Late-Night Ramblings of the Average College Student
Around this time last year I was expressing my disdain for so called “New Year’s resolutions.” My argument has always been that if you truly want to make a change in your life, you don’t need a special day to do it. Just do it. I informally resolved to do a great number of things in 2017 at various times. Some of them I was successful in achieving. Others, not so much. Nevertheless, here is a sample of those resolutions.
Take more photos — no
Read more books — yes; and I feel severely more educated, mature, and enlightened because of it
Spend more time with friends and family — yes; and I feel happier, more connected, and less lonely
Make new friends — yes; I had the opportunity to work at Disneyland (and continue to do so), where I have made many new friends that bring more joy into my life each and every day.
Explore my school — yes; my university has a challenge to its students to explore the school and the city in which it is situated. I took the challenge and have completed 57/57 items on the list (items varying from things like “visit a professor’s office hours” to “attend homecoming” or “visit the music library”).
Write more blogs posts — no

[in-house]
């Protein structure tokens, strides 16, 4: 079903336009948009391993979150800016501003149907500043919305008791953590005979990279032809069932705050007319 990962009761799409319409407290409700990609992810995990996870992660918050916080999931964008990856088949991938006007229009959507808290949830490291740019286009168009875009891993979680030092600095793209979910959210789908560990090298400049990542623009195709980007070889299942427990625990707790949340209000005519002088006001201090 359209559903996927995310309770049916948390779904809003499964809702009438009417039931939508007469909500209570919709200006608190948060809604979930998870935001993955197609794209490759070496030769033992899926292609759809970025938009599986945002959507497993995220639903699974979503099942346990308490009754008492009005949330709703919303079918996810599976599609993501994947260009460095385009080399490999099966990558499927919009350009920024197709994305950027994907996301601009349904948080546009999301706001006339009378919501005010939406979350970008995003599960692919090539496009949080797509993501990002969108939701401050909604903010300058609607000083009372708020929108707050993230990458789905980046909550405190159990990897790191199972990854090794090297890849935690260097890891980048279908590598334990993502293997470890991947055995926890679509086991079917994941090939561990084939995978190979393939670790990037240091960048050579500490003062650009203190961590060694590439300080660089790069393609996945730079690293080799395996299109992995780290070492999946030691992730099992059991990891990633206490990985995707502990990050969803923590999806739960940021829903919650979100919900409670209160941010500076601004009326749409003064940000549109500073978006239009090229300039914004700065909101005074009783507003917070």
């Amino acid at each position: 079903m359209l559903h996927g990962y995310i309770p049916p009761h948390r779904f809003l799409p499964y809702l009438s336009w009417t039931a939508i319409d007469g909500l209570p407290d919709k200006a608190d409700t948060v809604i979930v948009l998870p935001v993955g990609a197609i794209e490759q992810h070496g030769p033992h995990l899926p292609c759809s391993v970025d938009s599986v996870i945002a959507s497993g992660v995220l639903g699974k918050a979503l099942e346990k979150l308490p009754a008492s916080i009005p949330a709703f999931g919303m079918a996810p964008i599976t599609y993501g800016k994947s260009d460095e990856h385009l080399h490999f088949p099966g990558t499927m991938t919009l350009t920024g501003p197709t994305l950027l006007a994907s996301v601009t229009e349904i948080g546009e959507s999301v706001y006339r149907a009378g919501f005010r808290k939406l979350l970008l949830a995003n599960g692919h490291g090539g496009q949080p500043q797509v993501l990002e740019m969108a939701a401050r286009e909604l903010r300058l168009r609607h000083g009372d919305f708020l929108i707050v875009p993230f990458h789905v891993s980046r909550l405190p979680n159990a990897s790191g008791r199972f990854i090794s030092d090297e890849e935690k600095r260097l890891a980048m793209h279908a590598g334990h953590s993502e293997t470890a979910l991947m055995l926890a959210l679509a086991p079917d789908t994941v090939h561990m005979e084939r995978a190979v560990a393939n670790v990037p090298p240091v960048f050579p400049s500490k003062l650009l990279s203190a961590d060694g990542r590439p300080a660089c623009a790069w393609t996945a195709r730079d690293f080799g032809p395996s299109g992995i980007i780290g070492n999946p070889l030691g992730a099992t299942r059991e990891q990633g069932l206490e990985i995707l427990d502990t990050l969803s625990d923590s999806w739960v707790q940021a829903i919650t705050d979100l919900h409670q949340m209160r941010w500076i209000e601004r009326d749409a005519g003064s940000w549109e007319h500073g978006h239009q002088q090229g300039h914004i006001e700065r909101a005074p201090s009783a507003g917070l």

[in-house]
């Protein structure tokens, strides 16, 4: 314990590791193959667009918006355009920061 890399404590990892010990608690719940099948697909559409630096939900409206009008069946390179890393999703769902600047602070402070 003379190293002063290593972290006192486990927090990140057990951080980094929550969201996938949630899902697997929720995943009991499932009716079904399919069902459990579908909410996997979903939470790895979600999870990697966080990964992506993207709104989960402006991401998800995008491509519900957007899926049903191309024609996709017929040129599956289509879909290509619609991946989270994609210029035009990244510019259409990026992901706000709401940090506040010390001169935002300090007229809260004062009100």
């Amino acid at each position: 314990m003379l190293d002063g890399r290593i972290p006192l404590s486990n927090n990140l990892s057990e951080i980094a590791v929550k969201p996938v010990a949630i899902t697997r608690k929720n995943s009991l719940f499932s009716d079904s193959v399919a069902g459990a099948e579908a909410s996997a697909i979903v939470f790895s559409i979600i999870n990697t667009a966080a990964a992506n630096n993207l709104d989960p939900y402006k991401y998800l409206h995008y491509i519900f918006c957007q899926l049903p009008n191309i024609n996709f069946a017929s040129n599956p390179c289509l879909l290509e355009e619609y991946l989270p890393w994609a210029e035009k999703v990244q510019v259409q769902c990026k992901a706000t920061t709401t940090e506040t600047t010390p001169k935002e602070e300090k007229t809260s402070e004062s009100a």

Some of these goals may seem insignificant to the anonymous reader, but it is not the size of the goal that creates significance. Rather it is the impact the mere thought of the goal, of the resolution, on the goal-setter’s mind that creates significance. For example, I am an extremely shy person, so to resolve to make new friends was a big deal, but to succeed was unfathomably exhilarating and rewarding. But more importantly I think, it is all the unplanned things in between that happen, the things we call life, that matter the most and have the greatest impact upon the meaning of a “success” or “failure.” For example, I did not have the time, energy, or motivation to write as many blog posts as I liked. I thought I would be writing one every week, but I had more important things to focus on like getting good grades in school (mind you, I was taking 18 units), or working my two jobs, or just trying to be a healthy, if extremely stressed, person.
This is more of a personal journal entry than the type of posts I would like to write, but I want to make a permanent statement about my opinion of 2017. As far as national and world news is concerned, I hated it. It was such a tragic and deplorable year and I try not to spend my New Year’s Day thinking about all the depressing things that had happened the prior year, but it can be hard not to. And yet, sometimes on a large scale, and sometimes on a small one, beautiful things happen. After each tragedy, there was a strengthening in community. There were births and marriages, and I had the privilege of knowing many people who experienced one or the other. As for me, it was a difficult, exhausting, painful year. But I survived it. I am leaving it behind relieved and entering into this new year rejuvenated. I am hopeful and excited for the future that lay ahead of me. I have left the past behind, but I will remember my wins and losses, my successes and failures, because they make me wiser and stronger as I take each day as it comes and prepare for each challenge that arises.